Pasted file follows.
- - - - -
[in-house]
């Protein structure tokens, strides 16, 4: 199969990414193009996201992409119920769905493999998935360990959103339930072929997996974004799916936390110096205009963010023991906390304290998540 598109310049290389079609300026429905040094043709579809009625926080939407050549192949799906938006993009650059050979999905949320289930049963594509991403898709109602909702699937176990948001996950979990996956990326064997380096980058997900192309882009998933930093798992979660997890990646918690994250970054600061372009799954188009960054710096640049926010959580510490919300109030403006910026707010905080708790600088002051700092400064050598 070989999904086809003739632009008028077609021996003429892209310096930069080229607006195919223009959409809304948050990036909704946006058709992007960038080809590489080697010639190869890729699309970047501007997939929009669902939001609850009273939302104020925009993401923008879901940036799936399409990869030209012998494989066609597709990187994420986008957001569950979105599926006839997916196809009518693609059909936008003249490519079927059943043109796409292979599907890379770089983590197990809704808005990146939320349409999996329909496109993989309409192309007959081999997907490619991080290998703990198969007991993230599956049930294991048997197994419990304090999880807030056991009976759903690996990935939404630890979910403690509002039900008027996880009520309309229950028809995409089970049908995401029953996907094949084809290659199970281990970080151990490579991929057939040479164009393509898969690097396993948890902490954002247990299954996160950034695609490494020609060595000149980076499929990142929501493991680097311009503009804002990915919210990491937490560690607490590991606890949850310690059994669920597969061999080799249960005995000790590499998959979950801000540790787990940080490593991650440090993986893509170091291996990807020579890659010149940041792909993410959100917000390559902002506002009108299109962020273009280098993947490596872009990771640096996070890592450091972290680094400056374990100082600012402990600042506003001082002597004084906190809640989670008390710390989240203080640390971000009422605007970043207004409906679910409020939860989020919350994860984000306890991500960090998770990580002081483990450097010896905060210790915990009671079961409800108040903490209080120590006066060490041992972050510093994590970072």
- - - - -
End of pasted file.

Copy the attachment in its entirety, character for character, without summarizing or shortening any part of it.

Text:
[in-house]
């Protein structure tokens, strides 16, 4: 199969990414193009996201992409119920769905493999998935360990959103339930072929997996974004799916936390110096205009963010023991906390304290998540 598109310049290389079609300026429905040094043709579809009625926080939407050549192949799906938006993009650059050979999905949320289930049963594509991403898709109602909702699937176990948001996950979990996956990326064997380096980058997900192309882009998933930093798992979660997890990646918690994250970054600061372009799954188009960054710096640049926010959580510490919300109030403006910026707010905080708790600088002051700092400064050598 070989999904086809003739632009008028077609021996003429892209310096930069080229607006195919223009959409809304948050990036909704946006058709992007960038080809590489080697010639190869890729699309970047501007997939929009669902939001609850009273939302104020925009993401923008879901940036799936399409990869030209012998494989066609597709990187994420986008957001569950979105599926006839997916196809009518693609059909936008003249490519079927059943043109796409292979599907890379770089983590197990809704808005990146939320349409999996329909496109993989309409192309007959081999997907490619991080290998703990198969007991993230599956049930294991048997197994419990304090999880807030056991009976759903690996990935939404630890979910403690509002039900008027996880009520309309229950028809995409089970049908995401029953996907094949084809290659199970281990970080151990490579991929057939040479164009393509898969690097396993948890902490954002247990299954996160950034695609490494020609060595000149980076499929990142929501493991680097311009503009804002990915919210990491937490560690607490590991606890949850310690059994669920597969061999080799249960005995000790590499998959979950801000540790787990940080490593991650440090993986893509170091291996990807020579890659010149940041792909993410959100917000390559902002506002009108299109962020273009280098993947490596872009990771640096996070890592450091972290680094400056374990100082600012402990600042506003001082002597004084906190809640989670008390710390989240203080640390971000009422605007970043207004409906679910409020939860989020919350994860984000306890991500960090998770990580002081483990450097010896905060210790915990009671079961409800108040903490209080120590006066060490041992972050510093994590970072």